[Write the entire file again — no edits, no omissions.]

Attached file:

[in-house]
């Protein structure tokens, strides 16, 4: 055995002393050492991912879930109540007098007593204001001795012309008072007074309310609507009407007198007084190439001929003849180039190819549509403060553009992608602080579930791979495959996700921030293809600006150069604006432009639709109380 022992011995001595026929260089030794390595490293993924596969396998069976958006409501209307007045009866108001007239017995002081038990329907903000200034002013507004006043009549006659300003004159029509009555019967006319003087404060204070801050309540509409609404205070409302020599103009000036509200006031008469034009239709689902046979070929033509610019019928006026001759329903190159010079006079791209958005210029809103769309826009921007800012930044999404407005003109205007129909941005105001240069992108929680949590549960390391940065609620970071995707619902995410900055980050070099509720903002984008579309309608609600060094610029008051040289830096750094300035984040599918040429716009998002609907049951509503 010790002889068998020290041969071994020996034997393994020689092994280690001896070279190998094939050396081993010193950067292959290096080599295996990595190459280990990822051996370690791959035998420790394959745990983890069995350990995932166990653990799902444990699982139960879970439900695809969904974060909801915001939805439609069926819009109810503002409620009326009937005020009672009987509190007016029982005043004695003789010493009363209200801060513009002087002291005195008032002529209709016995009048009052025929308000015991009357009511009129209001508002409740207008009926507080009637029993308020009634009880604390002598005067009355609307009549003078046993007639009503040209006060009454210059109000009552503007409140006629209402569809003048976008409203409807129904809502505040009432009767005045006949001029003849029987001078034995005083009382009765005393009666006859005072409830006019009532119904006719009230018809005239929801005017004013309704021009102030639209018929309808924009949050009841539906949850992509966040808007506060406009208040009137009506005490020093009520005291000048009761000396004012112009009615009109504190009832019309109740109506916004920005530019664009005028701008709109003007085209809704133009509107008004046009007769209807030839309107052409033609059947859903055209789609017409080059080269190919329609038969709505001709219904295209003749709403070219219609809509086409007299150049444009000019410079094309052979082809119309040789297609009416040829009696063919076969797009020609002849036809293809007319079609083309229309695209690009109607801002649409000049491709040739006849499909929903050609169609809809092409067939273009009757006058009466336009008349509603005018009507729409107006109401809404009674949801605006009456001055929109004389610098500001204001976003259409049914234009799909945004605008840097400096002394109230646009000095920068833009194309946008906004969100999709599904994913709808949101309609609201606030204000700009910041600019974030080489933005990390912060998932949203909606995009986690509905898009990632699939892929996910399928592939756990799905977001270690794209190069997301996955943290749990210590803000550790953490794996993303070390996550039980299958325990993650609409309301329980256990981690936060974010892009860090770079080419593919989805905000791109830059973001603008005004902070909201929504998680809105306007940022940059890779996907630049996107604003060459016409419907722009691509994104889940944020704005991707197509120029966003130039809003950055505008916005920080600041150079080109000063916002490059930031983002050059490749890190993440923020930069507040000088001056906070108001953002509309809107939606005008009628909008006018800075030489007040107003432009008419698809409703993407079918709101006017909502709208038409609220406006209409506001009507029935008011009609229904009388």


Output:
[in-house]
């Protein structure tokens, strides 16, 4: 055995002393050492991912879930109540007098007593204001001795012309008072007074309310609507009407007198007084190439001929003849180039190819549509403060553009992608602080579930791979495959996700921030293809600006150069604006432009639709109380 022992011995001595026929260089030794390595490293993924596969396998069976958006409501209307007045009866108001007239017995002081038990329907903000200034002013507004006043009549006659300003004159029509009555019967006319003087404060204070801050309540509409609404205070409302020599103009000036509200006031008469034009239709689902046979070929033509610019019928006026001759329903190159010079006079791209958005210029809103769309826009921007800012930044999404407005003109205007129909941005105001240069992108929680949590549960390391940065609620970071995707619902995410900055980050070099509720903002984008579309309608609600060094610029008051040289830096750094300035984040599918040429716009998002609907049951509503 010790002889068998020290041969071994020996034997393994020689092994280690001896070279190998094939050396081993010193950067292959290096080599295996990595190459280990990822051996370690791959035998420790394959745990983890069995350990995932166990653990799902444990699982139960879970439900695809969904974060909801915001939805439609069926819009109810503002409620009326009937005020009672009987509190007016029982005043004695003789010493009363209200801060513009002087002291005195008032002529209709016995009048009052025929308000015991009357009511009129209001508002409740207008009926507080009637029993308020009634009880604390002598005067009355609307009549003078046993007639009503040209006060009454210059109000009552503007409140006629209402569809003048976008409203409807129904809502505040009432009767005045006949001029003849029987001078034995005083009382009765005393009666006859005072409830006019009532119904006719009230018809005239929801005017004013309704021009102030639209018929309808924009949050009841539906949850992509966040808007506060406009208040009137009506005490020093009520005291000048009761000396004012112009009615009109504190009832019309109740109506916004920005530019664009005028701008709109003007085209809704133009509107008004046009007769209807030839309107052409033609059947859903055209789609017409080059080269190919329609038969709505001709219904295209003749709403070219219609809509086409007299150049444009000019410079094309052979082809119309040789297609009416040829009696063919076969797009020609002849036809293809007319079609083309229309695209690009109607801002649409000049491709040739006849499909929903050609169609809809092409067939273009009757006058009466336009008349509603005018009507729409107006109401809404009674949801605006009456001055929109004389610098500001204001976003259409049914234009799909945004605008840097400096002394109230646009000095920068833009194309946008906004969100999709599904994913709808949101309609609201606030204000700009910041600019974030080489933005990390912060998932949203909606995009986690509905898009990632699939892929996910399928592939756990799905977001270690794209190069997301996955943290749990210590803000550790953490794996993303070390996550039980299958325990993650609409309301329980256990981690936060974010892009860090770079080419593919989805905000791109830059973001603008005004902070909201929504998680809105306007940022940059890779996907630049996107604003060459016409419907722009691509994104889940944020704005991707197509120029966003130039809003950055505008916005920080600041150079080109000063916002490059930031983002050059490749890190993440923020930069507040000088001056906070108001953002509309809107939606005008009628909008006018800075030489007040107003432009008419698809409703993407079918709101006017909502709208038409609220406006209409506001009507029935008011009609229904009388």